What are Basic Skills, and Why are They Important?
Basic skills, also known as life skills, are abilities that you learn or gain through experience, allowing individuals to manage and solve day-to-day problems effectively.
According to WHO, UNICEF and UNESCO, there are 10 vital basic skills all individuals should possess:
- Problem-solving skills
- Critical thinking skills
- Effective communication skills
- Decision-making skills
- Creative thinking skills
- Interpersonal relationship skills
- Self-awareness building skills
- Skills to cope with stress
- Skills to cope with emotions
In an ever-changing environment, teaching students these basic skills allows them to:
- Figure out new ways to solve challenges
- Understand the importance of their actions and take responsibility for mistakes
- Analyse unfamiliar situations and navigate through them properly
- Develop self-awareness and appreciation for others
- Build confidence through team activities and collaborations
- Express ideas and opinions more articulately
- Be respectful of other’s opinions
- Be more responsible towards how they act like human beings
- Recognise cultural diversity
Developing such qualities from a young age enables students to tackle all curveballs life throws in their path effectively.
Furthermore, from an employment perspective, several major corporations and powerhouses prioritise candidates with a better grasp of life skills than those with only academic excellence. According to the new McKinsey report, there seems to be an increasing emphasis on social and emotional skills amongst employers compared to 2019.
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The sooner students learn to develop these ten skills, the better. That’s why it’s crucial to incorporate activities in schools, colleges and universities that’ll help foster these abilities in students and prepare them to navigate life’s many challenges.
Ways to Build Basic Life Skills for Students
In a world where easy access to the internet has negatively impacted human interaction, it is critical for teachers in educational institutions to introduce activities that can develop the basic skills of students.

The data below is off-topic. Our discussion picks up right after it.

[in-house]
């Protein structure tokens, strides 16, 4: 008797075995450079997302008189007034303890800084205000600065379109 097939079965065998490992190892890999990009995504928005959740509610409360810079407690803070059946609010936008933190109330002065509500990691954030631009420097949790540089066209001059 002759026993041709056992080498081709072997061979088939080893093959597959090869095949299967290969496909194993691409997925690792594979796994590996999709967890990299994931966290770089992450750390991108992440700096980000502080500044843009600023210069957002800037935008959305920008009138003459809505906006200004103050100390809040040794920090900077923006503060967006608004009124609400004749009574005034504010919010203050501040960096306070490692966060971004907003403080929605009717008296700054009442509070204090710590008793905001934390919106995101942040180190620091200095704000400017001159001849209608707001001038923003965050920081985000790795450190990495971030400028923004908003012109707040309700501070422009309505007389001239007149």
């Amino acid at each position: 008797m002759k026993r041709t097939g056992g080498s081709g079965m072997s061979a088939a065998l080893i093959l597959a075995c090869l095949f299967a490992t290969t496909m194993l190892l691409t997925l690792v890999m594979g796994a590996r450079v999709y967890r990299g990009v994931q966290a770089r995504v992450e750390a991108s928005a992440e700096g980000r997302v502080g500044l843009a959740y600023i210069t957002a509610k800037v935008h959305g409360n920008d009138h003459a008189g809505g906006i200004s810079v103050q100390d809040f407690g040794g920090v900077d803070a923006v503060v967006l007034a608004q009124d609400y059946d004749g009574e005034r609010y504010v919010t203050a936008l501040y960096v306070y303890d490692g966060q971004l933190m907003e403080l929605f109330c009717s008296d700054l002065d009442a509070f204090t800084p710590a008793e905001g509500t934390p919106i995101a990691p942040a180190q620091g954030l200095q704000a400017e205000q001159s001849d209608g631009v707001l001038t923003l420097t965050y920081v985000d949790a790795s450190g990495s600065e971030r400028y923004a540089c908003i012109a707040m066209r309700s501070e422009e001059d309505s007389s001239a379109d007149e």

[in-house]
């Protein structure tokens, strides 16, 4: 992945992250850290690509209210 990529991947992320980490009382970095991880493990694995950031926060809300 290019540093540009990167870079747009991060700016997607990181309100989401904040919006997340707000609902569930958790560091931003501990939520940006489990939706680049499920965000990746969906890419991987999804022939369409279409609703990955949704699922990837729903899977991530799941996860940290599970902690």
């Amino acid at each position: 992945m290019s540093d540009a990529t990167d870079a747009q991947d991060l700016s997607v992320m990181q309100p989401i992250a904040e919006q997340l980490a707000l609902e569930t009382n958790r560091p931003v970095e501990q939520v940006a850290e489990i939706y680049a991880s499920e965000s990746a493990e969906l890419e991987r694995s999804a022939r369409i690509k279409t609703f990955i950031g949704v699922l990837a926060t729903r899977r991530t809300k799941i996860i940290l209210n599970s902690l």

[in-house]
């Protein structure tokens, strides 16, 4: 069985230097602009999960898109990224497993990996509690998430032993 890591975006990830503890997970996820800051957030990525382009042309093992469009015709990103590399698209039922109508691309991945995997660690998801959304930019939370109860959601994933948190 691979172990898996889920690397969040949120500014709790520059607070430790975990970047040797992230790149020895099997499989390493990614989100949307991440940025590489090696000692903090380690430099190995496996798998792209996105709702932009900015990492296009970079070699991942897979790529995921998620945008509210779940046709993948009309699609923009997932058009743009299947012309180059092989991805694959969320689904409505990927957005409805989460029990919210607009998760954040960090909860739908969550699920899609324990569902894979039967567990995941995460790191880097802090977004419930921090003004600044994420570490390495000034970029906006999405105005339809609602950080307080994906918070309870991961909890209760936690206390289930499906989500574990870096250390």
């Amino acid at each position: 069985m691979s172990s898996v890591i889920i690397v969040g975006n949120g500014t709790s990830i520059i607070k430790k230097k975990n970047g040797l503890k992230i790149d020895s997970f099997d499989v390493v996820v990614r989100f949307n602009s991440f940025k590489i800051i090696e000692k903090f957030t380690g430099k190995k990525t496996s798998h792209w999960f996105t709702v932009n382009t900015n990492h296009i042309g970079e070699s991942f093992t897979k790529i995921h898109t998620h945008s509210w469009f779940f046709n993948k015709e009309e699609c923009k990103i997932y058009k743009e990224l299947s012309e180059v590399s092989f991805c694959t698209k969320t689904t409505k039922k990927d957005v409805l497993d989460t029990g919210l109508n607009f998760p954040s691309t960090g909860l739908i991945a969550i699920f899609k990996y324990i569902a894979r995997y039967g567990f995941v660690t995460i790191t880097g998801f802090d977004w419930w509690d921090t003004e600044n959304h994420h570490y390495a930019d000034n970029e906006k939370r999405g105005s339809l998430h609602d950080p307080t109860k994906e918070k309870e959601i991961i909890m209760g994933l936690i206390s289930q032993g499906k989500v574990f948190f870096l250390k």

Developing emotional recognition
To encourage students to talk about their feelings more openly, you can introduce mimicry activities. First, divide the students into pairs and have one mimic an emotion while the other has to guess the correct answer. Or, you could assign certain emojis randomly to the students and ask them to share stories that prompted them to have a similar expression as the emoji.
However, it is crucial to remember that students with Alexithymia might be incapable of understanding and recognising emotional responses – either of themselves or others. Hence, educators should sensitise parents and peers and have more patience with such students.
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Empathising with other people is one of the basic skills needed to live harmoniously in society. Since classrooms act as a mini-society with students from all backgrounds and races, empathy exercises can help them recognise and empathise with each other’s situations.
For example, an everyday activity would be to immerse students in a situation that would encourage them to figure out what it feels like to be in another person’s shoes. Showing documentaries of different communities and famous people, you can encourage students to participate in a roleplay where they can pretend to be the characters themselves. Provide them with unique problems and ask them to solve them while being in character. Such activities can help them think outside the box and understand other people’s challenges.